Their problem was that most of the things on that page were mostly for show.
In 2016, a scandal broke revealing that millions of unauthorized customer accounts were created by employees.
It then came out that workers were under unreasonable pressure to meet sales goals, essentially not practicing internal CSR.
Since then, Wells Fargo has faced a lot of consequences. Some of the most notable are:
- A $185 million fine.
- Having to fire 5,300 employees.
- An SEC probe.
- An identity fraud investigation by California’s attorney general.
- CEO John Stumpf being forced to step down.
- Class action suit settlement (around $110 million).
CSR is only effective if you actually practice it. Being a large company, the extra scrutiny from CSR initiatives may not have played that much of a role here, but it may have contributed to the amount of traction this scandal gained.
Volkswagen is another great example of a CSR failure. Despite many promises about trying to manufacture as environmentally friendly vehicles as possible, it was found that Volkswagen was rigging vehicles to pass emissions tests to save money.
They were forced to recall millions of cars which led to billions of dollars in costs. Shortly after this incident broke, Volkswagen posted its first quarterly loss in 15 years.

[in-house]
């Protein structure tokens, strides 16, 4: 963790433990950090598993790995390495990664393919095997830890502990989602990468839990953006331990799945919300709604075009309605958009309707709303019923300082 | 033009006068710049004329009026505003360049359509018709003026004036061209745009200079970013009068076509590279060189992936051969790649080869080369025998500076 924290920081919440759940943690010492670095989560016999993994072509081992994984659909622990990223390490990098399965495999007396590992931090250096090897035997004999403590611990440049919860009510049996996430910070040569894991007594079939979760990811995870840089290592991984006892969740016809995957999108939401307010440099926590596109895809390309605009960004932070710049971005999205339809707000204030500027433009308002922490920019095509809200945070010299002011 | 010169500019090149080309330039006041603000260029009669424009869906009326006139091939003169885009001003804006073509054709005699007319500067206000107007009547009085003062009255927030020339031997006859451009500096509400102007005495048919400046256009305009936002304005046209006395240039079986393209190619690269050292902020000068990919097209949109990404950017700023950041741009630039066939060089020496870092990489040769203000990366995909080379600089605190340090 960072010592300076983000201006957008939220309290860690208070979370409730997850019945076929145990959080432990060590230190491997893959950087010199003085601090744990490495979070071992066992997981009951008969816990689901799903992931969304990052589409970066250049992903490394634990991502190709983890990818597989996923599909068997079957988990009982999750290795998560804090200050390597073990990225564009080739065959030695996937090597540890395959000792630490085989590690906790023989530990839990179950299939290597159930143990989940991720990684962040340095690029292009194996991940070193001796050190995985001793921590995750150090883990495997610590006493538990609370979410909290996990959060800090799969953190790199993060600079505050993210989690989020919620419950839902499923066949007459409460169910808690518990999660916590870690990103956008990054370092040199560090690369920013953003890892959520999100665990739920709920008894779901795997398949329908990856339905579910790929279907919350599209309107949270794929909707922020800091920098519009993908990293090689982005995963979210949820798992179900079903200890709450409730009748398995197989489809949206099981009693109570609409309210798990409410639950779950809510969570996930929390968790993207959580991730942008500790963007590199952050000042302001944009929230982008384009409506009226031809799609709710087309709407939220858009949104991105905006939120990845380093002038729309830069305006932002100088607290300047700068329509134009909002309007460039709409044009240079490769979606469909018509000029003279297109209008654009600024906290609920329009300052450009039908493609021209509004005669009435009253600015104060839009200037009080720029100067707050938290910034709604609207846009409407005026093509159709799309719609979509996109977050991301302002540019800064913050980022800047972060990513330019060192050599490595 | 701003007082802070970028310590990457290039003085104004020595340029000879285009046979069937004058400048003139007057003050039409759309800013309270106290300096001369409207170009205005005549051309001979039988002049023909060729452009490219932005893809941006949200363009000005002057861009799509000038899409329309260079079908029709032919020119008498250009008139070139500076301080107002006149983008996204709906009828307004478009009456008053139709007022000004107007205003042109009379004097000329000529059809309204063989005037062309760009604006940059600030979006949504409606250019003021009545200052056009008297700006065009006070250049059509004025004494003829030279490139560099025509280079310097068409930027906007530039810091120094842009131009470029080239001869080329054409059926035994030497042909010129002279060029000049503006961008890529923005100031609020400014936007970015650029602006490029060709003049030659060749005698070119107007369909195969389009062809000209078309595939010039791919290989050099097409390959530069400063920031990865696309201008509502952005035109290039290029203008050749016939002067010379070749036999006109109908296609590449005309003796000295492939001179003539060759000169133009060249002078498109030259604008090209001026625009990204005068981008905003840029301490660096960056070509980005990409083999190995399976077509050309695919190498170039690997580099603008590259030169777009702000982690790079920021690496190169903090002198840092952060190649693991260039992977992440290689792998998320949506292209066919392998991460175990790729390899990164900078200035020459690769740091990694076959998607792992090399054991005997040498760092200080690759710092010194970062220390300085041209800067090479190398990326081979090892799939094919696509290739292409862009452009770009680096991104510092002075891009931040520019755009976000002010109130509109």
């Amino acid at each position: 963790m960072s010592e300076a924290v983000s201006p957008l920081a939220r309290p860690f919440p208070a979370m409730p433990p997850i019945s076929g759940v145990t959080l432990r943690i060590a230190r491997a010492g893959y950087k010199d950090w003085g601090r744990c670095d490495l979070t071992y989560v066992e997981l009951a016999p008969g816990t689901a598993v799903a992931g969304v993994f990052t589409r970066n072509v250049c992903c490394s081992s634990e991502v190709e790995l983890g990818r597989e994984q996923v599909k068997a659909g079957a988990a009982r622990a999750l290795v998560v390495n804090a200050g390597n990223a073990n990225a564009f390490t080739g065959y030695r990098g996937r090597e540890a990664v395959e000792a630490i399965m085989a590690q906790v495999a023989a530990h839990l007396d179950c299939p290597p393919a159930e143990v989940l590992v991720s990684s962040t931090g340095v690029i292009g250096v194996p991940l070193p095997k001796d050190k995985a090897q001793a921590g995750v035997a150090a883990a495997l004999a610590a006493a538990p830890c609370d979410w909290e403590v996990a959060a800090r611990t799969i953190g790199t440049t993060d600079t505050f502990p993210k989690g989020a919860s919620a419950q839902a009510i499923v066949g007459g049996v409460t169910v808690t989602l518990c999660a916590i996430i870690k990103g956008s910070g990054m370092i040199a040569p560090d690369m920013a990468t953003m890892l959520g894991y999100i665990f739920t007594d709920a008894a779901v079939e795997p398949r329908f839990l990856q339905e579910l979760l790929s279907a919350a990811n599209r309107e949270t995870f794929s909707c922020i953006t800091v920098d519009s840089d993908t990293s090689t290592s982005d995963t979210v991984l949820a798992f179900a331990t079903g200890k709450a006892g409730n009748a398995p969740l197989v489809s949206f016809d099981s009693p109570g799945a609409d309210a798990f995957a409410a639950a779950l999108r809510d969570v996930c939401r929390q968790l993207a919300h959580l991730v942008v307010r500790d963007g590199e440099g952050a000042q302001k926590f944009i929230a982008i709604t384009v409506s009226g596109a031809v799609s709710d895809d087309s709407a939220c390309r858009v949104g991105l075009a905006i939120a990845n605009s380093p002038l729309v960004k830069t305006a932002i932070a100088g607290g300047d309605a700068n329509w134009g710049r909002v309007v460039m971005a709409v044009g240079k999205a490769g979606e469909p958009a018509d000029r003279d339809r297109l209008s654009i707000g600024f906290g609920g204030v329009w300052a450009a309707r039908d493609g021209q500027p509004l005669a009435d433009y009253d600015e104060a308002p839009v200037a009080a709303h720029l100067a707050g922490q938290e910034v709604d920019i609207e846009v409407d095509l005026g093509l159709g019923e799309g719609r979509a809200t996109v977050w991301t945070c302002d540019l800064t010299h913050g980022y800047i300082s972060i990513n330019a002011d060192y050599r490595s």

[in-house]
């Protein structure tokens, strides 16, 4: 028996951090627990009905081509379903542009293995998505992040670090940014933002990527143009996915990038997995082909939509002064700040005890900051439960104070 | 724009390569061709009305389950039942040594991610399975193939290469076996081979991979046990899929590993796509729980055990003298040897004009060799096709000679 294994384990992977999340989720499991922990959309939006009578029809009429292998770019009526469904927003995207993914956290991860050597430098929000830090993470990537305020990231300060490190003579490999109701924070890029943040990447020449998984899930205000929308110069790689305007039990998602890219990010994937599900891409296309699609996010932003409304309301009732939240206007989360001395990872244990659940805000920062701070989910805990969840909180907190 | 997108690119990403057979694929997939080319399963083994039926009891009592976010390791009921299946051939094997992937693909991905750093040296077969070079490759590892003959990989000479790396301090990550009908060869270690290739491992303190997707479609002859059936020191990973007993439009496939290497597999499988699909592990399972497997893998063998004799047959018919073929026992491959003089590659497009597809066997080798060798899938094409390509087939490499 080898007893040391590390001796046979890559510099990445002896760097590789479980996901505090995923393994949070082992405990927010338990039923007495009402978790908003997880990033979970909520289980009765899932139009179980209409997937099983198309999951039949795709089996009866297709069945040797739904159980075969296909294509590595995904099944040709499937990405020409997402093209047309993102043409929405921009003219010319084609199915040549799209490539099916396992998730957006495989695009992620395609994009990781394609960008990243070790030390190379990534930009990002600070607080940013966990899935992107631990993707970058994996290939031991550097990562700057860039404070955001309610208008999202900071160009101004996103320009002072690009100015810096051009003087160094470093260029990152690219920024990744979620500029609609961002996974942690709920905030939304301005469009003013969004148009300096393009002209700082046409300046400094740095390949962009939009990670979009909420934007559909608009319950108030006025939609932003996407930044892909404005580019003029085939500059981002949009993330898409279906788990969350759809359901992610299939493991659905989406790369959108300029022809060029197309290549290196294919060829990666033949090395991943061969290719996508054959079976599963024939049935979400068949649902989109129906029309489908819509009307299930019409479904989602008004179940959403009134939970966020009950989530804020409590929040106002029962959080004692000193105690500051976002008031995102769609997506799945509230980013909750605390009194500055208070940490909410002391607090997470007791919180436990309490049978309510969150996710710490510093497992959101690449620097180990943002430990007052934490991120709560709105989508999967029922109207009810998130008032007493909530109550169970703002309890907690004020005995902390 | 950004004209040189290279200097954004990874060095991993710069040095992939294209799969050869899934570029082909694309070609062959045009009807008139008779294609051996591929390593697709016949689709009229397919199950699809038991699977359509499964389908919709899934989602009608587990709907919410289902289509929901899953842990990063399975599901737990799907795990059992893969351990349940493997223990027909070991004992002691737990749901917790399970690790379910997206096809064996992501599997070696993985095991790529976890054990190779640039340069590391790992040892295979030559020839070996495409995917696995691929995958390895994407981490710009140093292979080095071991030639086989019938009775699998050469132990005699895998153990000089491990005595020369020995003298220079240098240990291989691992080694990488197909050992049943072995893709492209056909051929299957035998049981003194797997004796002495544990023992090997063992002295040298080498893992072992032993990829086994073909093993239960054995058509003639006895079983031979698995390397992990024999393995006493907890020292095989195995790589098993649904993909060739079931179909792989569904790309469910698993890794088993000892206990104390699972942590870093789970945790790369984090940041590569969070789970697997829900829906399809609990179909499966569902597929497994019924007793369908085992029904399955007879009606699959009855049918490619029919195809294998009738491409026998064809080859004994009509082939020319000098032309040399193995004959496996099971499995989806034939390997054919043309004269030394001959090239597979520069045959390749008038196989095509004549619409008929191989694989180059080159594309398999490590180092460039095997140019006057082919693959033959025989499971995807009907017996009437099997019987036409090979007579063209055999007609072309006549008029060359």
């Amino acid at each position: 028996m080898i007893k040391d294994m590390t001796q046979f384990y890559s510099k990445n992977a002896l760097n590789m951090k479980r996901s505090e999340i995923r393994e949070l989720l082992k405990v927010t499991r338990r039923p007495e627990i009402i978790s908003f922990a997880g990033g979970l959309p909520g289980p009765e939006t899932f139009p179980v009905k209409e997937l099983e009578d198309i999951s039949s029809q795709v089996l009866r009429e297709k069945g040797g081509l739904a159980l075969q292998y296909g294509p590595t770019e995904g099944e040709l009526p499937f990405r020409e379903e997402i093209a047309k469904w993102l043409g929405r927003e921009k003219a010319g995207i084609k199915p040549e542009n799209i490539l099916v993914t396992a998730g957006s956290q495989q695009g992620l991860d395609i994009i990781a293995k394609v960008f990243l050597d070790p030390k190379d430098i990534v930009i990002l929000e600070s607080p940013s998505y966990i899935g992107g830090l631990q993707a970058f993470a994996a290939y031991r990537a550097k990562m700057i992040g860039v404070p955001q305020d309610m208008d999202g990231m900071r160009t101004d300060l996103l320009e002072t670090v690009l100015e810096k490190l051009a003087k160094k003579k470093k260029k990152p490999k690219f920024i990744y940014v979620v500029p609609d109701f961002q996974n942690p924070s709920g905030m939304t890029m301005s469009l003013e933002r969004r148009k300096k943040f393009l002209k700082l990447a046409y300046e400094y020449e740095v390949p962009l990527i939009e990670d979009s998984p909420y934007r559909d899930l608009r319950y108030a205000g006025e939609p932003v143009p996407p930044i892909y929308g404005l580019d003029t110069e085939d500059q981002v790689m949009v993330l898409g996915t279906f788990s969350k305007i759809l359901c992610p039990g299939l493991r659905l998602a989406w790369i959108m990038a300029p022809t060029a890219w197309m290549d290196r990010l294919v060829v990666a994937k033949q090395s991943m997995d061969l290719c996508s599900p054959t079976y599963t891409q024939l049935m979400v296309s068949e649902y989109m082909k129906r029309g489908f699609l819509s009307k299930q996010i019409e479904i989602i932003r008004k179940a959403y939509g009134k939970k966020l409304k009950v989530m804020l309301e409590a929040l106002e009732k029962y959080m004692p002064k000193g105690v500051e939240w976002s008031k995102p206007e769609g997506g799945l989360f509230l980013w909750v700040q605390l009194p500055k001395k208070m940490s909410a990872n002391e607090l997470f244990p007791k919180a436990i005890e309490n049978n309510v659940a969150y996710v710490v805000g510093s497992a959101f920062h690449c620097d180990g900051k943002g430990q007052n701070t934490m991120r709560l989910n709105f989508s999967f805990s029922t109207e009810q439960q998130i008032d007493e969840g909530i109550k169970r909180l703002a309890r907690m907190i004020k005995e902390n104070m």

CSR for Small and Medium Businesses
Modern CSR applies to many small businesses.
However, some parts are more important than others, and some parts of CSR don’t apply altogether.
Let’s break down how CSR applies to SMBs and look at some real examples in different industries.
Benefits of CSR That do Apply to SMBs
Any small business where you serve a local community can practice CSR.
However, it doesn’t really apply to something like a small web development agency that has clients across the world.
If your business is in an industry where being socially responsible is important, you get many of the same benefits we looked at for large corporations:
- More sales
- Happier employees
- Can compete with chains It’s hard to compete with large chains on price. But if your business is more socially conscious, many consumers will buy from you instead.
Local media usually covers CSR initiatives of SMBs, which your potential customers will see.
Employees of SMBs feel they have more effect on a company’s impact, making CSR initiatives even more beneficial for your staff.
Competing with Chains
Employees of SMBs feel they have more effect on a company’s impact, making CSR initiatives even more beneficial for your staff.
Parts of CSR That Don’t Apply to SMBs
The biggest difference between CSR for large businesses and SMBs is that reputation typically has less of an effect.
A large company can lose 20% of their stock value overnight if a negativity story affects their reputation. On top of customers, CSR also applies to shareholders that an SMB wouldn’t answer to.
Even if a small business doesn’t follow through as well on a CSR promise, they’ll likely lose some sales, but there’s usually a limit to how fast and deep the news will spread (unless it’s really bad).
The Keys to Benefiting From CSR